HOA's - the very reason I refused to buy a new house. Even though I'm in the process of repairing old termite damage on our house, I'm very glad I'm not in a gated community.

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        • #5
          As you haven't let us know roughly where you live it's a bit tough to answer about how to move the trailer the equipment is located in but as I drove a truck for a living a few years ago I'll try and give you a few pointers.

          Has that trailer been inspected recently? How long has it been sitting, Tires, brakes and maybe lights are going to be a issue if it's been sitting a fairly long time. You may be required to have the trailer inspected before it can be even insured.

          If your buying the trailer along with the equipment you'll have to deal with a title transfer to insure the trailer.

          If you live in a fairly large city it's fairly easy to rent a commercial rated tractor to haul the trailer but if you don't have a current class one licence in Canada or the equivelent in the U.S. you will have to hire a driver with that type of licence to rent the tractor for you or the better way would be to hire a owner/operator that has his own insured tractor. In Canada a rough price on a hourly basis would be around $100 per hr.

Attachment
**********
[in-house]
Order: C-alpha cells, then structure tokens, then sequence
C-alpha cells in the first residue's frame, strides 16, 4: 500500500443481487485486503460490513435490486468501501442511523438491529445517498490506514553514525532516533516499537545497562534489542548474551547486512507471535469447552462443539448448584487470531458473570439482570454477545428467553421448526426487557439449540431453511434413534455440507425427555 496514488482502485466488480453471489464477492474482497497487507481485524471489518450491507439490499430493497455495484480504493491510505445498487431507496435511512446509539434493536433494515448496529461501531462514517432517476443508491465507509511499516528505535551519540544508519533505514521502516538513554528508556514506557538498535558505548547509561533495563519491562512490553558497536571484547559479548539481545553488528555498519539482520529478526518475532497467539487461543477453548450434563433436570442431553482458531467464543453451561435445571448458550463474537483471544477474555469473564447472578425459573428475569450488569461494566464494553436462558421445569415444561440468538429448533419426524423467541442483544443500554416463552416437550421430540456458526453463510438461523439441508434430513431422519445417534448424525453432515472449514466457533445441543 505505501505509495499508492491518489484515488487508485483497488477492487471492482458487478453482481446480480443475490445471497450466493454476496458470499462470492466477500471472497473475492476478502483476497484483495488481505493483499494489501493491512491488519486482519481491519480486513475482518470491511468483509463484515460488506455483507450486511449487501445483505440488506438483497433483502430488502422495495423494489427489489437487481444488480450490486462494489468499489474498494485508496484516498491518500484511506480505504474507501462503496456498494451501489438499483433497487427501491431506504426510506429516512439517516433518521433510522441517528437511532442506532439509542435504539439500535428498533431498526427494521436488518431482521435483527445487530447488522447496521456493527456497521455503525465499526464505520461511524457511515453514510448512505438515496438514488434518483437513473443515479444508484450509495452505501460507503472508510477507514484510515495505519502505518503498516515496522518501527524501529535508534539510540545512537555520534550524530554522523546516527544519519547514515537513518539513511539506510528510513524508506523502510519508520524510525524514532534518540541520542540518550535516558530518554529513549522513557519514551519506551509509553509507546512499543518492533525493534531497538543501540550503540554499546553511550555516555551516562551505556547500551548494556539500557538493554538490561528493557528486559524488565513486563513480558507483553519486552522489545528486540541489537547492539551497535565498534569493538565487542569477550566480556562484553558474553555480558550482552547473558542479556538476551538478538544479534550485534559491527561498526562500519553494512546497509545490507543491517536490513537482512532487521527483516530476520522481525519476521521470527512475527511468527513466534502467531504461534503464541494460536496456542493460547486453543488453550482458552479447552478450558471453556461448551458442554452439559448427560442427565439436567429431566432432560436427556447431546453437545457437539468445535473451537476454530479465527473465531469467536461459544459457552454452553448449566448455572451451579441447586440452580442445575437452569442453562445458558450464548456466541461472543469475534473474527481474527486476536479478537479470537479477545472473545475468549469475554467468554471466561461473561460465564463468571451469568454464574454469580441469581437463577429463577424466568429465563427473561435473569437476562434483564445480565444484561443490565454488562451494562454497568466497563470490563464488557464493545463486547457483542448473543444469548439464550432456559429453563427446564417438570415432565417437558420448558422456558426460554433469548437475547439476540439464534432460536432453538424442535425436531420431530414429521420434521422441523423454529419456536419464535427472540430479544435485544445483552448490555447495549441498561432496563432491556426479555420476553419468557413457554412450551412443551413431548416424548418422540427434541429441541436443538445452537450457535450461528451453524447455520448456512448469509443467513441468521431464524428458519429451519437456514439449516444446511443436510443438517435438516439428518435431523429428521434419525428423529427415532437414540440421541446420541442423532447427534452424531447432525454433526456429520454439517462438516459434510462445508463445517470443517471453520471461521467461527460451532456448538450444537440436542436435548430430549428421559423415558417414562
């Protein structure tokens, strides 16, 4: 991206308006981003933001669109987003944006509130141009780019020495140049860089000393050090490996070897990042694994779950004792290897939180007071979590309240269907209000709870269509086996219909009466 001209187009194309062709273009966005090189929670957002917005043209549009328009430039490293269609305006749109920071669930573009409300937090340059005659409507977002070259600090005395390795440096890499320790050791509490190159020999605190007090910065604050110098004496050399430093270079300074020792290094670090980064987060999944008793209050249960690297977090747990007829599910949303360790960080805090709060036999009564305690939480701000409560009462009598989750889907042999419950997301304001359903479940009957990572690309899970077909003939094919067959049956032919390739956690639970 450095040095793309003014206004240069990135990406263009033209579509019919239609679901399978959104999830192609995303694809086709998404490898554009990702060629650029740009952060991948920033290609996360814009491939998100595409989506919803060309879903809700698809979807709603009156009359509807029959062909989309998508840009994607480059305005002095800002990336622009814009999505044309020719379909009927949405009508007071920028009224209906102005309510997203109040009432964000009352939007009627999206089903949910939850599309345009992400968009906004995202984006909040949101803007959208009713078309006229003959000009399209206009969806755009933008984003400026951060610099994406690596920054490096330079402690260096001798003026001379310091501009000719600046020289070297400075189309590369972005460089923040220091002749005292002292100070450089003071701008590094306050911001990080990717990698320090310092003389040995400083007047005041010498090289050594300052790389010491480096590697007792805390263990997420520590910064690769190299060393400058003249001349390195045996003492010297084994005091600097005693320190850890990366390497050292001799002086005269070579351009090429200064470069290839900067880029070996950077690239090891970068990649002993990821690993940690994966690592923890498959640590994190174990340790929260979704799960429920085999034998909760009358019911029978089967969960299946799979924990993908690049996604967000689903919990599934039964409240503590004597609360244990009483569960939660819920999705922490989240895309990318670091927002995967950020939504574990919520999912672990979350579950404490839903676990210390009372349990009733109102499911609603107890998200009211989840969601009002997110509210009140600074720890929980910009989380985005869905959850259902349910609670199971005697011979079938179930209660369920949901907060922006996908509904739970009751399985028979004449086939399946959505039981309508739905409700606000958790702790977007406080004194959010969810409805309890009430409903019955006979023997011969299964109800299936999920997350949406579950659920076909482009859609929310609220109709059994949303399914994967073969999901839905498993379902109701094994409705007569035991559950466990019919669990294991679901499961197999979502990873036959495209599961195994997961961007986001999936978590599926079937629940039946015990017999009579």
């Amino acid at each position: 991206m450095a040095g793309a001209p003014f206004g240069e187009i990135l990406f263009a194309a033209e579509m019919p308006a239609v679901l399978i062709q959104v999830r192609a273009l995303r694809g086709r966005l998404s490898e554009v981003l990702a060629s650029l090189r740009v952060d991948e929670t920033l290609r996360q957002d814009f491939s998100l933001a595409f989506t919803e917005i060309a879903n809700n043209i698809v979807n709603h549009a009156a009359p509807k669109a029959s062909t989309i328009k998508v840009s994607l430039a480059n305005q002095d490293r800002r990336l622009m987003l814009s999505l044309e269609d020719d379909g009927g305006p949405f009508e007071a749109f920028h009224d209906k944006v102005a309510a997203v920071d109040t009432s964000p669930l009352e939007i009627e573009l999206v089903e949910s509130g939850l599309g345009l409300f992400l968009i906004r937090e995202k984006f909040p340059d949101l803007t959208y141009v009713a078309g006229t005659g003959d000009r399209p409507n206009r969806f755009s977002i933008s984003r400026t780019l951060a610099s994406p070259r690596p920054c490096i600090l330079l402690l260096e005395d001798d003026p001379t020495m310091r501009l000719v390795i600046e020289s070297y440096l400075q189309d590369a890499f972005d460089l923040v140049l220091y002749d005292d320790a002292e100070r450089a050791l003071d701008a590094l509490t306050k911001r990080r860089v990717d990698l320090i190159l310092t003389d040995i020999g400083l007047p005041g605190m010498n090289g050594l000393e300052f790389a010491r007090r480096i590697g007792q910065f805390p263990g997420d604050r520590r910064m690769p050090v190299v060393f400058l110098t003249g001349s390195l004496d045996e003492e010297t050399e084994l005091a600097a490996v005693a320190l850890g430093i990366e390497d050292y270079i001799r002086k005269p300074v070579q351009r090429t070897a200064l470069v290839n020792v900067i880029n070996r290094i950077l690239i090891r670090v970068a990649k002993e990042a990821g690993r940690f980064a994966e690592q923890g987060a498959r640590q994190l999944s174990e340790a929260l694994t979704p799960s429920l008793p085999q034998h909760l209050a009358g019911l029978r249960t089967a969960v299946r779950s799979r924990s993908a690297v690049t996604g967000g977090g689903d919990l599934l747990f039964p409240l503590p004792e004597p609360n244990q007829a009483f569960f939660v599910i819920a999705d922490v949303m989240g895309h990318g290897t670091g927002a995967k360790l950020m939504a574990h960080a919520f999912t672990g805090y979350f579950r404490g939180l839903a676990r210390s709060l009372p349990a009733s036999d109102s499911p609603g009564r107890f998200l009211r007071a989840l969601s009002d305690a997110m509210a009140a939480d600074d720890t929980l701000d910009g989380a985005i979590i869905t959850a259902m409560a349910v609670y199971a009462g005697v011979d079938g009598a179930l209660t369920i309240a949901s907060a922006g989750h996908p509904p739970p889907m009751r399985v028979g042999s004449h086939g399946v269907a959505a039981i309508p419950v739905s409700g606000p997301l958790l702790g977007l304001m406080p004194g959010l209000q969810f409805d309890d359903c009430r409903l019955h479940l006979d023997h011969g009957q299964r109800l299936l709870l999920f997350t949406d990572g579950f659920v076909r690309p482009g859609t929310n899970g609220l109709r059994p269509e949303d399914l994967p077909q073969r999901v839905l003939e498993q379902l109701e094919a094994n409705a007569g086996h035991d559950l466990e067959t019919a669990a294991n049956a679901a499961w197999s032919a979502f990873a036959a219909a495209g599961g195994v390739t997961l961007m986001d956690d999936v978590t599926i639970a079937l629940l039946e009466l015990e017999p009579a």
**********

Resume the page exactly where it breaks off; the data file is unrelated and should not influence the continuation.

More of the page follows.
Hope this helps.

          Pete

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          • #6
            Originally posted by Dr Stan
            Standard Modern are some of the best lathes ever built
            Now that is a hell of a starting point.... I disagree but anyway..
            Precision takes time.

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            • #7
              Originally posted by Ringer
              Now that is a hell of a starting point.... I disagree but anyway..
              We had some on the USS Samuel Gompers that after 10 ten years of service mounted on the very flexible steel deck of a ship could still hold +/- .0005" on the diameter. To me that's impressive.

              The only other machine that came close was the American Pacemaster.